Let's say you want to show or hide a group of form controls based on some criteria.
There are several reasons you may want to do this:
- Protect data from accidental editing
- Use application-level "security" to adjust the UI based on the user's role
- Show or hide fields based on the kind of data (e.g., customer vs. vendor)
- Obscure sensitive information from "over-the-shoulder" attacks
Whatever the reason, there will inevitably be times that you want to provide some sort of special handling for a group of form controls. Depending on what those controls have in common, there are several different approaches you might use to loop through them in VBA:
- Every control
- By form section
- By control type
- By control's Tag property
- By parsing the Tag property (supports multiple groups)
- By control's name
- By control's Name property
Each example on this page assumes that you are writing code in the form's "code-behind" module (e.g.,
Form_Form1). In this context, the
Me variable refers to the current form object.
The first example simply loops through the form's
Controls collection, which is a collection of every control on the form. I'm just printing the control's name to the immediate window for demonstration purposes. In a real application, you would replace the
Debug.Print Ctl.Name line with one or more lines of code that does something interesting with the control object, such as show/hide or enable/disable it.
Dim Ctl As Control For Each Ctl In Me.Controls Debug.Print Ctl.Name Next Ctl
By Form Section
Forms have three sections you need to be concerned with*:
- Form Header:
- Form Detail:
- Form Footer:
Each of these sections has its own
Controls collection that only includes the controls that have been placed within that section.
Dim Ctl As Control For Each Ctl In Me.Section(acHeader).Controls ' OR acDetail OR acFooter Debug.Print Ctl.Name Next Ctl
* Forms also have a page header and page footer, but you should not use them. They only appear when the form is printed or in print preview view, but your users should not be printing your forms. That's what reports are for.
By Control Type
You can use the ControlType property to treat all of your text boxes or all of your combo boxes, etc., the same way:
Dim Ctl As Control For Each Ctl In Me.Controls Select Case Ctl.ControlType Case acLabel: Debug.Print "Label : "; Ctl.Name Case acTextBox: Debug.Print "Textbox: "; Ctl.Name Case acComboBox: Debug.Print "Combo : "; Ctl.Name Case acListBox: Debug.Print "Listbox: "; Ctl.Name End Select Next Ctl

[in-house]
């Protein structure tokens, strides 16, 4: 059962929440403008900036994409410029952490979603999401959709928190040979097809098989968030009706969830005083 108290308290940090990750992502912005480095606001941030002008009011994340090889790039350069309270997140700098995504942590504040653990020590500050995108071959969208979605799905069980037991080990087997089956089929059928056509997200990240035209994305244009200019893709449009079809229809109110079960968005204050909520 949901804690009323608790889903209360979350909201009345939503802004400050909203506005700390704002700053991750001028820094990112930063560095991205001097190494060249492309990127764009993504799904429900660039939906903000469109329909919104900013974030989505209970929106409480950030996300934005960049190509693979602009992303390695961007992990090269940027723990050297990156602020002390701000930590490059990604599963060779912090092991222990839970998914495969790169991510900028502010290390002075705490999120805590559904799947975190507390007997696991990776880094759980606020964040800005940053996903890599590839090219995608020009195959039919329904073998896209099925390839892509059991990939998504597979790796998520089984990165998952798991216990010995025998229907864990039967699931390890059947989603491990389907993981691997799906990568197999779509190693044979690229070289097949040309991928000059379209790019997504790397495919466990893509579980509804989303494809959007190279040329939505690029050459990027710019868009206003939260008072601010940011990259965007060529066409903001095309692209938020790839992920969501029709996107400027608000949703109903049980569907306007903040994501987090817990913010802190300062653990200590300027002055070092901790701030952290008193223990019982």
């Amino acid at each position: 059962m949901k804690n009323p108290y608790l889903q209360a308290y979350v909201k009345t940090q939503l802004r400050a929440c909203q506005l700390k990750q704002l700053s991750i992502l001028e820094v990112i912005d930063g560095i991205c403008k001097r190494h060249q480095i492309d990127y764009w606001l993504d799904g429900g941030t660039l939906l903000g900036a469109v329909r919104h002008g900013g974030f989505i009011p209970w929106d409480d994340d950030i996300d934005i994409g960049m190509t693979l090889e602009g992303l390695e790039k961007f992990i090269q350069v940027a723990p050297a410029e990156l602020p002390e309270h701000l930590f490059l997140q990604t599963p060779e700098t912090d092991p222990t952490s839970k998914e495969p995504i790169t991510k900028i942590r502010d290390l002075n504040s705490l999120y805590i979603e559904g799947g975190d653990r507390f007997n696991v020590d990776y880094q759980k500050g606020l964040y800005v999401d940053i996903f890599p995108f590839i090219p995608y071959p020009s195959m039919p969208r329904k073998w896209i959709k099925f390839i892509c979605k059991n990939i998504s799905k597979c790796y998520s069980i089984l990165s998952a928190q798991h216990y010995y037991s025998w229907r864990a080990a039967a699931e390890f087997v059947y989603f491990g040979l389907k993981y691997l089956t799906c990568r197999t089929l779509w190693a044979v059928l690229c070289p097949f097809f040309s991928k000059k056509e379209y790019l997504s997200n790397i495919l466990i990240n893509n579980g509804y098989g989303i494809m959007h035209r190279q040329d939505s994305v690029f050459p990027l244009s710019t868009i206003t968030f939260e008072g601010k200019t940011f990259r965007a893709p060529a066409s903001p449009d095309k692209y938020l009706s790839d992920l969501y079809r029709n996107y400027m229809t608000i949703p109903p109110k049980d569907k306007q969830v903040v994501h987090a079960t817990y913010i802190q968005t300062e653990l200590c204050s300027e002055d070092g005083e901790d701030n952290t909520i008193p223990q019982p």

For a full list of ControlType enumerations, see here: AcControlType enumeration (Access).
By Control's Tag Property
The Tag property is a handy little control property that accepts any string up to 2,048 characters long. You can use this property to identify groups of controls that you want to treat the same way.
For example, the code below will output the name of every control on our form that has a Tag value of "
Dim Ctl As Control For Each Ctl In Me.Controls If Ctl.Tag = "MyGroup" Then Debug.Print Ctl.Name Next Ctl
The Tag property can be set from the "Other" tab of the control's Property Sheet (
[F4]) in Form Design View:
One of the biggest advantages to this approach is that you can [Ctrl]-select or click-drag-select multiple controls in Form Design View and set all of their Tag values at one time.
Unfortunately, the opposite is not possible. There is no easy way to select every control that has a certain Tag property. If you want to be able to easily see which controls have been assigned some special handling, you may want to consider selecting controls by name as shown in the final two approaches.
By Parsing the Control's Tag Property
What if you need to use a control's
Tag property for multiple purposes?
You can use my Parse() function to embed multiple name-value pairs inside each control's Tag property. For example, you could have controls with the following Tag values:
Dim Ctl As Control For Each Ctl In Me.Controls If Parse(Ctl.Tag, "MyGroup", vbBoolean) Then Debug.Print Ctl.Name Next Ctl
The above code would output:
By Control Name
One downside to using the Tag property to identify which controls to show or hide is that there is no way to see which controls have that Tag property and which ones don't. By using a Select Case statement, we can visually see the name of every control that is getting special handling in one place within the code.
Dim Ctl As Control For Each Ctl In Me.Controls Select Case Ctl.Name Case "MyTextBox", _ "MyOtherTextBox" Debug.Print Ctl.Name End Select Next Ctl
By Control's Name Property
There are a few problems with the previous approach, though:
- You can have a typo when entering the control's name in VBA
- The name of the control could get changed
The advantage of using a control's
Name property–instead of using a literal string–is that you can verify at compile-time that each of the controls you have special handling for actually exists. When using the control's name as a string, you lose the benefit of compile-time checking. With string names, typos and renamed controls become logic errors. When using the control's Name property, typos and renamed controls are compile errors.
Dim Ctl As Control For Each Ctl In Me.Controls Select Case Ctl.Name Case Me.MyTextBox.Name, _ Me.MyOtherTextBox.Name Debug.Print Ctl.Name End Select Next Ctl